“Any conductor who can persuade a modern orchestra to play Haydn at all — let alone with as much rhythmic verve as the Philharmonia invested in his Symphony No 82, The Bear — deserves to be given a lot more than the time of day. I shall definitely be jumping on the Eurostar in January when Järvi (as music director of the Orchestre de Paris) inaugurates the French capital’s by-all-accounts spectacular new Philharmonie concert hall. London desperately needs to catch up.” (Richard Morrison, The Times, November 2014)

"It really is a bit odd that Paavo Järvi’s name hasn’t been taken up at all in connection to Simon Rattle’s successor at the Philharmonic. The conductor has, until now, seldom appeared as a guest conductor with the orchestra and only as recently as two years ago was he re-invited to perform with them after a long gap. Perhaps Järvi comes across as too unpretentious, too musical; possibly because everything seems a little bit too easy to him. He sparks the public with reliable enthusiasm; and he has an exceptionally wide repertoire from almost all eras, which he serves with exceptionally good taste. This is what was experienced at Monday’s wonderful concert in the Philharmonie with the Staatskapelle. Järvi’s clarity and the orchestra’s silkily soft sound – these complemented the evening beautifully." (Clemens Haustein, Berliner Zeitung, November 2014)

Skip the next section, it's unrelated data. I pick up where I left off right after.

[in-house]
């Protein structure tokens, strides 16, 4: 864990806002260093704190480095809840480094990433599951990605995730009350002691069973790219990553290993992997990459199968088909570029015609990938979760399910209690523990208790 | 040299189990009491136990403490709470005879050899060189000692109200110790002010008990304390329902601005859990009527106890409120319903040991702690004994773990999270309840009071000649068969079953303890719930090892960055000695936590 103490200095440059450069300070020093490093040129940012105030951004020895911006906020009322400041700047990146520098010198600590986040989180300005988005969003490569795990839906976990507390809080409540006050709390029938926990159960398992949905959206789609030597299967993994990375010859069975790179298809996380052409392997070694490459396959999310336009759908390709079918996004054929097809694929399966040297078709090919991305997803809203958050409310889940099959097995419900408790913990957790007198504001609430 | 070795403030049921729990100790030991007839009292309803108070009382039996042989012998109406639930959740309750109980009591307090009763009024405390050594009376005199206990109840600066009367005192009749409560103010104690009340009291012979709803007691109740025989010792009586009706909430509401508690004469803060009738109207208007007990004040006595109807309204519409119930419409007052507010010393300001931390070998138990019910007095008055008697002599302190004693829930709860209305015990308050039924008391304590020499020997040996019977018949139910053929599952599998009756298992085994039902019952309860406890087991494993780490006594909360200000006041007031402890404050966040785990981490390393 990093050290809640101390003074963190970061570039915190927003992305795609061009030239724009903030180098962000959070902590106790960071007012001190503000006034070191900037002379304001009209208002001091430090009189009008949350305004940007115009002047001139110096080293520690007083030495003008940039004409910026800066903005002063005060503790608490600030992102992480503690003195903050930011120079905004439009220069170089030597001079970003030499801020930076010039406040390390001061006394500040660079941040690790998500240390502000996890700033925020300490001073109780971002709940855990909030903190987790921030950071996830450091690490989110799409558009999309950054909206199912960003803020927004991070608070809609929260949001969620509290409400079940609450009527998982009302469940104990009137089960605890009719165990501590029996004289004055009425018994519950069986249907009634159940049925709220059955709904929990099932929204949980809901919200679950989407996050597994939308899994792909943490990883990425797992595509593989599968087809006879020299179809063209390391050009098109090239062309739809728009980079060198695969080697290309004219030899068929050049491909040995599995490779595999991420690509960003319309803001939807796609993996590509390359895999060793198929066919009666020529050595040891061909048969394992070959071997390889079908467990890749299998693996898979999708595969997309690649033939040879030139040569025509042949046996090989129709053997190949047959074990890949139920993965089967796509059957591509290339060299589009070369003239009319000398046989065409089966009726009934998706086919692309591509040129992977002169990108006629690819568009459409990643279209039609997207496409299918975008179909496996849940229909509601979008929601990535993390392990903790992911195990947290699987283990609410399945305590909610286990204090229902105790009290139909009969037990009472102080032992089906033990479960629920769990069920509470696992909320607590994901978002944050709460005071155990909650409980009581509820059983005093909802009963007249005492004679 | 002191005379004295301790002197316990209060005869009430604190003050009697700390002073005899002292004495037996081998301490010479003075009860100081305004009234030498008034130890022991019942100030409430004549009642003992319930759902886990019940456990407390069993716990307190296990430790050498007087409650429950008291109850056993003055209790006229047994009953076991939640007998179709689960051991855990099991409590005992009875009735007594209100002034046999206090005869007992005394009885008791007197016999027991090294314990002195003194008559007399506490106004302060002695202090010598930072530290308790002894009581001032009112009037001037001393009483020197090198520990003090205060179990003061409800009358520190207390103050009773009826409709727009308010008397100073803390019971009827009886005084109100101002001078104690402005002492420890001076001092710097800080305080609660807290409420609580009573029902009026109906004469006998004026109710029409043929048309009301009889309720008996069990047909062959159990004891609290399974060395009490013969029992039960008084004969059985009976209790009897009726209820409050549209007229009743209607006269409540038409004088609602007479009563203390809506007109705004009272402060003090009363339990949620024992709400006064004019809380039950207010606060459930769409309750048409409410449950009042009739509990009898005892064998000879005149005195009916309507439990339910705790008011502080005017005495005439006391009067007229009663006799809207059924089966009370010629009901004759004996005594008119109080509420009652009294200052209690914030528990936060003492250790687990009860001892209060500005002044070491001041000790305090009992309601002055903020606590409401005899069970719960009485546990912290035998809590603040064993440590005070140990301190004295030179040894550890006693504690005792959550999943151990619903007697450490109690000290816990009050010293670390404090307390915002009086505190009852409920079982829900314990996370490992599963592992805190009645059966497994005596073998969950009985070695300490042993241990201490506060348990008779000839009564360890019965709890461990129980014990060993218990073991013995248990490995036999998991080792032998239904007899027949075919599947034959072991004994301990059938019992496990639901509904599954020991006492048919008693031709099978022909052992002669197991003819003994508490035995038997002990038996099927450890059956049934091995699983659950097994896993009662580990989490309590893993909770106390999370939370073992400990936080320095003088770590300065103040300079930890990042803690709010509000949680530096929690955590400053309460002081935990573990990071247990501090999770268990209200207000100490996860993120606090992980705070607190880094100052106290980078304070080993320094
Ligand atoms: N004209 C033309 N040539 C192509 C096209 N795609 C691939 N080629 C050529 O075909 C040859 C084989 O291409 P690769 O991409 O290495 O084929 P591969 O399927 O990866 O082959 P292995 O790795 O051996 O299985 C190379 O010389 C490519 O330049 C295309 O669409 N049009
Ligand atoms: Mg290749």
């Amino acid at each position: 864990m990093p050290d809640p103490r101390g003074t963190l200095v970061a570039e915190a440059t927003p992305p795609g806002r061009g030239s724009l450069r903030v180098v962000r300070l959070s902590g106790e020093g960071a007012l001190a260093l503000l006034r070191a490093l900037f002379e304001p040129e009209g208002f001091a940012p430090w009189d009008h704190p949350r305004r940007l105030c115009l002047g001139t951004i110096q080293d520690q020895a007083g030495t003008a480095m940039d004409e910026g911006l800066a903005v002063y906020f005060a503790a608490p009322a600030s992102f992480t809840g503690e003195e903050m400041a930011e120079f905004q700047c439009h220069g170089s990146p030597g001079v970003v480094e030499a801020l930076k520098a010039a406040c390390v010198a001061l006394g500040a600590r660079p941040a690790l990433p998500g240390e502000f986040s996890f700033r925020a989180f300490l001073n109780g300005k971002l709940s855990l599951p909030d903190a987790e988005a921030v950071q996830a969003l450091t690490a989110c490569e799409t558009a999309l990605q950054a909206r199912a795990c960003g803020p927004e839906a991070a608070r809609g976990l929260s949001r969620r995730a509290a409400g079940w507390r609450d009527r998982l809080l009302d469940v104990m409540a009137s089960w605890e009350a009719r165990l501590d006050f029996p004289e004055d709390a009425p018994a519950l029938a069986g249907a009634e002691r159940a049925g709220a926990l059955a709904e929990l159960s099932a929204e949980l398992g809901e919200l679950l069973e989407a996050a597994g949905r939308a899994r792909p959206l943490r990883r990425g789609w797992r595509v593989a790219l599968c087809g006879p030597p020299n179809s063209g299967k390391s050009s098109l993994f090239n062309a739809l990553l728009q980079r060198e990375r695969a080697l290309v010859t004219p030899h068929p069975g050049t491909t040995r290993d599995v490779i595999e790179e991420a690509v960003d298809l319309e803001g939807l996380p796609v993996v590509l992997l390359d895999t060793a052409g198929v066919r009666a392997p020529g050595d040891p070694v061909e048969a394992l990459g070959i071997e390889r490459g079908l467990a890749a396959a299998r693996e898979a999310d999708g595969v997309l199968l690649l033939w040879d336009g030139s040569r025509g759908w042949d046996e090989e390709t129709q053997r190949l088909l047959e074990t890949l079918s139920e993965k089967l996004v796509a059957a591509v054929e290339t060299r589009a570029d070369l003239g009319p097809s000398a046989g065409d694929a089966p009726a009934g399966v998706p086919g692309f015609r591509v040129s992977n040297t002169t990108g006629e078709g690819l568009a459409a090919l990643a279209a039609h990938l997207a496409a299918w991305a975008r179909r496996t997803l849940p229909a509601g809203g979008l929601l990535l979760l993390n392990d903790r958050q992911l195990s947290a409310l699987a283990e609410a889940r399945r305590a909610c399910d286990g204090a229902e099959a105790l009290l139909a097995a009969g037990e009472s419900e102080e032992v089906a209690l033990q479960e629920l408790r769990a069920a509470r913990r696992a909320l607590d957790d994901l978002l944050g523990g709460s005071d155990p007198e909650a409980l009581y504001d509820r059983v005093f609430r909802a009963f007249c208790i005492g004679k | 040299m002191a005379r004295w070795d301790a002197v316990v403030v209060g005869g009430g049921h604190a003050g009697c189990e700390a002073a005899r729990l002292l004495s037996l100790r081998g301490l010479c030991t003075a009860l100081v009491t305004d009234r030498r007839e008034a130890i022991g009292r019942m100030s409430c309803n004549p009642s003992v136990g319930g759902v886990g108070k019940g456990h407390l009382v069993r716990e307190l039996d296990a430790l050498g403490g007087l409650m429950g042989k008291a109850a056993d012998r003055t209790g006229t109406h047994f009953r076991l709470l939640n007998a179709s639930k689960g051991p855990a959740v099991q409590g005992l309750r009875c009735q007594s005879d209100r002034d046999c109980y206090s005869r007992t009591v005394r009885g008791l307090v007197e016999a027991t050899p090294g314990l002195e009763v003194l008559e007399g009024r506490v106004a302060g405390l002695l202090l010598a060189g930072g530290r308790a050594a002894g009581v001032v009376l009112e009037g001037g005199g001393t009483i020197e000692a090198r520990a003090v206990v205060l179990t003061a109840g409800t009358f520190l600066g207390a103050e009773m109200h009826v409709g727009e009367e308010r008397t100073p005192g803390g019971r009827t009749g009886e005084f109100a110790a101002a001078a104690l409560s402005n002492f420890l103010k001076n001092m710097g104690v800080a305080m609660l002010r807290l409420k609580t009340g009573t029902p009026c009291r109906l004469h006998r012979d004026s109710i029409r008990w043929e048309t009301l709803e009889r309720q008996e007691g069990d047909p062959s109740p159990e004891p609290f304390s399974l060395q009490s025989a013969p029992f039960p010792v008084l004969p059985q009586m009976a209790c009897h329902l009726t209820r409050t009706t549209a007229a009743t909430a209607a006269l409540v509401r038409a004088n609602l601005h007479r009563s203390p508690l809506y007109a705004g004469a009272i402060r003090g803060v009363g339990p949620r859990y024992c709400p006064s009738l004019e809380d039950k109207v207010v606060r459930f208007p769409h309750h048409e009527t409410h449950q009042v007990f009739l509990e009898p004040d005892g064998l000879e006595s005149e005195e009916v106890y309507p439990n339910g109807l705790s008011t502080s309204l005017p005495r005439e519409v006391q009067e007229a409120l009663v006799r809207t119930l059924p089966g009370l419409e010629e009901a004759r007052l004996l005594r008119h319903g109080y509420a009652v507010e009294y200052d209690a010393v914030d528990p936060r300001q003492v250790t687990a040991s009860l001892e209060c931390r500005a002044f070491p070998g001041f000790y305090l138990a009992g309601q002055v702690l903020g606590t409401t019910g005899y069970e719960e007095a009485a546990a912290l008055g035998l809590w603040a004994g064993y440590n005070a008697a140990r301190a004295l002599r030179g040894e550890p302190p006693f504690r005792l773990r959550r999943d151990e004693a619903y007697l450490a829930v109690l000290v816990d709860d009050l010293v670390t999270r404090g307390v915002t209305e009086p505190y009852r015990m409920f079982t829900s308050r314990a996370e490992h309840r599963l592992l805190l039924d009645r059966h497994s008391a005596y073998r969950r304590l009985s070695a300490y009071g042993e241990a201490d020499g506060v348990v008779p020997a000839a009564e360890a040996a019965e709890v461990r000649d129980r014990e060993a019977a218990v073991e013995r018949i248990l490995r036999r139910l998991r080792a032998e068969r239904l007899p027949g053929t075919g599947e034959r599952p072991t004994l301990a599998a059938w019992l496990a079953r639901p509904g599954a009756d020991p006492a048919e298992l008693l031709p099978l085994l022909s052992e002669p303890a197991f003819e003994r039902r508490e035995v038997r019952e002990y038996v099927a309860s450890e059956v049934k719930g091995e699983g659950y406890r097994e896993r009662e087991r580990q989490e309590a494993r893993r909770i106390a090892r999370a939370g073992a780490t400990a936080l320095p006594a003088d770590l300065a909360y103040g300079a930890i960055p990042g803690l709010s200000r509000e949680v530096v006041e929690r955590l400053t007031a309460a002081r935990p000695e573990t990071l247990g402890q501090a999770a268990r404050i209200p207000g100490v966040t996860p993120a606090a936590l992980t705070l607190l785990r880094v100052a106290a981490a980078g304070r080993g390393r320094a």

"Strange: At this moment, Schumann and Mozart seem like brothers in spirit. An idea that seems to rub off on Järvi. For he emphasizes the balanced sound of Schumann's "Spring Symphony" after the interval. Without sharp corners or edges, yet with a good dose of humor. The Estonian star of the podium springs and dances, reigns back and carries the music. This is a Schumann, which wants to completely convince you. A Schumann, which does not allow the seated audience to brood on details - because Järvi has already thought about everything. The audience can enthusiastically enjoy." (Felix Stephan, Berliner Morgenpost, November 2014)

"How does he do it? The 51-year-old Estonian gives guest performances with the top orchestras around the world, as he does now with the Berlin Staatskapelle. This vast creative output can only be achieved with iron discipline - and an unshakeable self-confidence. In the sold-out Philharmonie Järvi is showing off his maximum effective conducting style which is both elegant and effective. He creates a transparent sound in Schumann's "Spring Symphony", the music flowing freely and seamlessly from movement to movement. The Maestro does not seem to have any doubts about the score. In his aesthetics the large bow replaces any pauses or shaded moments of soul searching." (Frederik Hanssen, Der Tagespiegel, November 2014)